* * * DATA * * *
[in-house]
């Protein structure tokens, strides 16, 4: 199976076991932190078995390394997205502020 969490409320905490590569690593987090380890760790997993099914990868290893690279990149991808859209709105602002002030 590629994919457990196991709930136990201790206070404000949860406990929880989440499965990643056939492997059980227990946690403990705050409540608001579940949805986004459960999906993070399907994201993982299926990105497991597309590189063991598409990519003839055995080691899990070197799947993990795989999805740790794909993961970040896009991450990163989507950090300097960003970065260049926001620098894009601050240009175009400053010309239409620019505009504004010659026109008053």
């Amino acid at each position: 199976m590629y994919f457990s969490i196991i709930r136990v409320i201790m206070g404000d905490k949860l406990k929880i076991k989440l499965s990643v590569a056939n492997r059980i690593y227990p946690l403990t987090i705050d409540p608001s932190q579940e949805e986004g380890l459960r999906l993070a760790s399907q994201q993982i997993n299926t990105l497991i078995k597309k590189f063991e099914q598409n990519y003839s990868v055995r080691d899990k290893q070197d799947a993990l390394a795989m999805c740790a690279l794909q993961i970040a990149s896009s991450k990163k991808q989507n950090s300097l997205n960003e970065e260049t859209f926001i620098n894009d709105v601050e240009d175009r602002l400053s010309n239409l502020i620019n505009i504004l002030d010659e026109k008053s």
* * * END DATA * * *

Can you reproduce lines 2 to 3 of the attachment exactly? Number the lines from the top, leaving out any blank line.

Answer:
């Protein structure tokens, strides 16, 4: 199976076991932190078995390394997205502020 969490409320905490590569690593987090380890760790997993099914990868290893690279990149991808859209709105602002002030 590629994919457990196991709930136990201790206070404000949860406990929880989440499965990643056939492997059980227990946690403990705050409540608001579940949805986004459960999906993070399907994201993982299926990105497991597309590189063991598409990519003839055995080691899990070197799947993990795989999805740790794909993961970040896009991450990163989507950090300097960003970065260049926001620098894009601050240009175009400053010309239409620019505009504004010659026109008053």
């Amino acid at each position: 199976m590629y994919f457990s969490i196991i709930r136990v409320i201790m206070g404000d905490k949860l406990k929880i076991k989440l499965s990643v590569a056939n492997r059980i690593y227990p946690l403990t987090i705050d409540p608001s932190q579940e949805e986004g380890l459960r999906l993070a760790s399907q994201q993982i997993n299926t990105l497991i078995k597309k590189f063991e099914q598409n990519y003839s990868v055995r080691d899990k290893q070197d799947a993990l390394a795989m999805c740790a690279l794909q993961i970040a990149s896009s991450k990163k991808q989507n950090s300097l997205n960003e970065e260049t859209f926001i620098n894009d709105v601050e240009d175009r602002l400053s010309n239409l502020i620019n505009i504004l002030d010659e026109k008053s």